On Friday, January of 1961, John Fitzgerald Kennedy delivered a speech to the citizens of the United States of America and the world. Kennedy made a speech that he knew would be remembered for many years to come even after his presidential term. In fact, Kennedy accomplished his goal and is still remembered today, as the best speech ever written and delivered. Kennedy presents his speech with strong Aristotelian appeals of ethos, pathos and the stylistic devices of alliteration and antithesis. Kennedy accomplished what every speaker strives for and surpassed it by capturing the hearts of the audience and inspiring the people’s trust.
As President Kennedy enters office he gives an speech on the celebration of freedom; symbolizing an end, as well as a beginning of a new nation. Kennedy rises for the opportunity for persuasion after his inauguration has been addressed and he scarcely beats nixon.President Kennedy uses his authority for persuasion to bring the american people together under his power. The president uses the experience of war,poverty,and the desire for peace to develop an emotional appeal between the U.S and the world population. In this speech Kennedy uses ethos,pathos,logos,as well as other rhetorical devices to convince the audience.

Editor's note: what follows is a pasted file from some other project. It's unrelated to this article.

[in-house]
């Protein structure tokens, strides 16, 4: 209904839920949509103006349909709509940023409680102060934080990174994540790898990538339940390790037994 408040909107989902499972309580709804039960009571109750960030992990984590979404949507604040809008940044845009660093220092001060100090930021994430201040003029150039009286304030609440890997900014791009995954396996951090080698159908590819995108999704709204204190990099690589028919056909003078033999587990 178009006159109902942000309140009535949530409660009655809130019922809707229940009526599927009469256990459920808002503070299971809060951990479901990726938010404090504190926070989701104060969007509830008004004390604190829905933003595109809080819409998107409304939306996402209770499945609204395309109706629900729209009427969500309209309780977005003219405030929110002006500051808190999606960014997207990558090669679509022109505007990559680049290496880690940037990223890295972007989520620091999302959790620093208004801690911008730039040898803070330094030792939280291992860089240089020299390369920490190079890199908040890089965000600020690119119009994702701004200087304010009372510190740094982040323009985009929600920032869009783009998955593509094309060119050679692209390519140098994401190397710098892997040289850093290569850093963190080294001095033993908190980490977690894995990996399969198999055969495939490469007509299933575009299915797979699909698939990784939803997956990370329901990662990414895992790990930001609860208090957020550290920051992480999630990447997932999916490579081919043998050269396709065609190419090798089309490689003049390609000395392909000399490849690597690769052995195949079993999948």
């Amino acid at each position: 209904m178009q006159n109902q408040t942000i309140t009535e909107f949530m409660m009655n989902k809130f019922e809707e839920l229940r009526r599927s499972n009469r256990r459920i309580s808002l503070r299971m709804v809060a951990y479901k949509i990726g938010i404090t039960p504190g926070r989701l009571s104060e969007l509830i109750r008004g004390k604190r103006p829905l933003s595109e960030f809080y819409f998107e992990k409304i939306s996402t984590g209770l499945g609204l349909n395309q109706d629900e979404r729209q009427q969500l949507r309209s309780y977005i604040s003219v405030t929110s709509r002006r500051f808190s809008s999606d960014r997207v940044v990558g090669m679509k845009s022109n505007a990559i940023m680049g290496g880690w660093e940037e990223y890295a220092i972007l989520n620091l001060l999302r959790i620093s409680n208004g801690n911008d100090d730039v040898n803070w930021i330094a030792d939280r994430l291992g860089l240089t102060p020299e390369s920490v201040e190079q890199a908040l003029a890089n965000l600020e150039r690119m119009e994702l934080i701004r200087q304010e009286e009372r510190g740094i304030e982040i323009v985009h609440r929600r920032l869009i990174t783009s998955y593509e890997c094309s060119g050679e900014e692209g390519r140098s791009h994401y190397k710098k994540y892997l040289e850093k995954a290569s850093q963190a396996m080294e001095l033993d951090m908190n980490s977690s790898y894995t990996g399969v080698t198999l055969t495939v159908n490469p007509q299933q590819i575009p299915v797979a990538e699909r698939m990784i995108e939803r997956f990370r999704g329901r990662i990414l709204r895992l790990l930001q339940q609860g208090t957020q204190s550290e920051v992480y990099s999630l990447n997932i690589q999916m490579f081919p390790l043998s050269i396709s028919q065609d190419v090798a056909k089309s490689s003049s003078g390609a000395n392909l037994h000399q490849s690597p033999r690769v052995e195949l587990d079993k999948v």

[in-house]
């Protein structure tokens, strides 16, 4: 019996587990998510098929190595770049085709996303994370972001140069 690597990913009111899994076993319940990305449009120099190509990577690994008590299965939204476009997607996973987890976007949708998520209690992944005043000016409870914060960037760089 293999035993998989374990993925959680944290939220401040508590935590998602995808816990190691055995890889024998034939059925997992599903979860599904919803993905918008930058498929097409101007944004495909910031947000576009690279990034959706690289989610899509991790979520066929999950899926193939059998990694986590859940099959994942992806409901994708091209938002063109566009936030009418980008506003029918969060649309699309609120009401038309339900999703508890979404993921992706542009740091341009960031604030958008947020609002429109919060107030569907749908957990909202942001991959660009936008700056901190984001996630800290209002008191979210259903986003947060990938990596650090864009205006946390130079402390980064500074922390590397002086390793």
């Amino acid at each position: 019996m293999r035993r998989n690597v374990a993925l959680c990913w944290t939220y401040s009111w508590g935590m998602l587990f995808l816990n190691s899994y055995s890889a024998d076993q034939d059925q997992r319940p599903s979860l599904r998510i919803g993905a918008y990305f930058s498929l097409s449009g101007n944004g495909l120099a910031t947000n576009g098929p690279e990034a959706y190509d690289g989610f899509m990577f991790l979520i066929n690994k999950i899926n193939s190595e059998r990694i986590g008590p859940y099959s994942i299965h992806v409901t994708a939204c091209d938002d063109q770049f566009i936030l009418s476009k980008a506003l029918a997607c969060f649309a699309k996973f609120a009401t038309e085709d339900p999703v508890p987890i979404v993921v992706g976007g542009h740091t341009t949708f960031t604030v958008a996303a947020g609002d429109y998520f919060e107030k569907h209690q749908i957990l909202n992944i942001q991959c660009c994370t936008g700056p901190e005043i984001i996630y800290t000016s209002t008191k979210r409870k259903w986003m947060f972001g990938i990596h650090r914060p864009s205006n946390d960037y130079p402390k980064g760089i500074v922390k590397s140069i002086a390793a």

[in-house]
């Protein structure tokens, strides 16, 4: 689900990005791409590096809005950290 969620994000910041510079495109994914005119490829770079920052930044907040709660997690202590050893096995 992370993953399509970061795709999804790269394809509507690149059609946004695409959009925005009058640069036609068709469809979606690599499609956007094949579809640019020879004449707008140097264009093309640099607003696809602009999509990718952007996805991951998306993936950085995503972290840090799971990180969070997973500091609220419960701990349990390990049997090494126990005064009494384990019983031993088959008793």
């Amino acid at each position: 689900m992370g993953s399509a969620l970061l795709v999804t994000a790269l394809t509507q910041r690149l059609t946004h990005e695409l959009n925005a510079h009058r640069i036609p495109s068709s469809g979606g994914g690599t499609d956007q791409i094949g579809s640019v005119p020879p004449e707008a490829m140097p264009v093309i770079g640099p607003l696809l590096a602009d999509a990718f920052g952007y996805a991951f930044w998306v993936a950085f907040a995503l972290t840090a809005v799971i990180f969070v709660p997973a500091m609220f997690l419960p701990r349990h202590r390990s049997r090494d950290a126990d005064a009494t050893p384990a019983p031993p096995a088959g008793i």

John F. Kennedy uses literary devices to capture the attention of the audience, sets himself equal to his audience getting their attention and support, and uses the christian religion to strike the emotions and gain the support of his audience.
The power of persuasion is one that has proved its influence all throughout the history of humanity, convincing the masses to think as one body. This talent is not without practice or order however, even those talented with influence must be organized and eloquently sew their words together to prove a point. Only arguments that can appeal to all are able to be successful. In President John F. Kennedy’s Speech “Peace Speech”, examples of Aristotle's Modes of Persuasion are used. Kennedy uses the appeal of his credibility (Ethos), emotion (Pathos), and logic (Logos) to support his argument against war.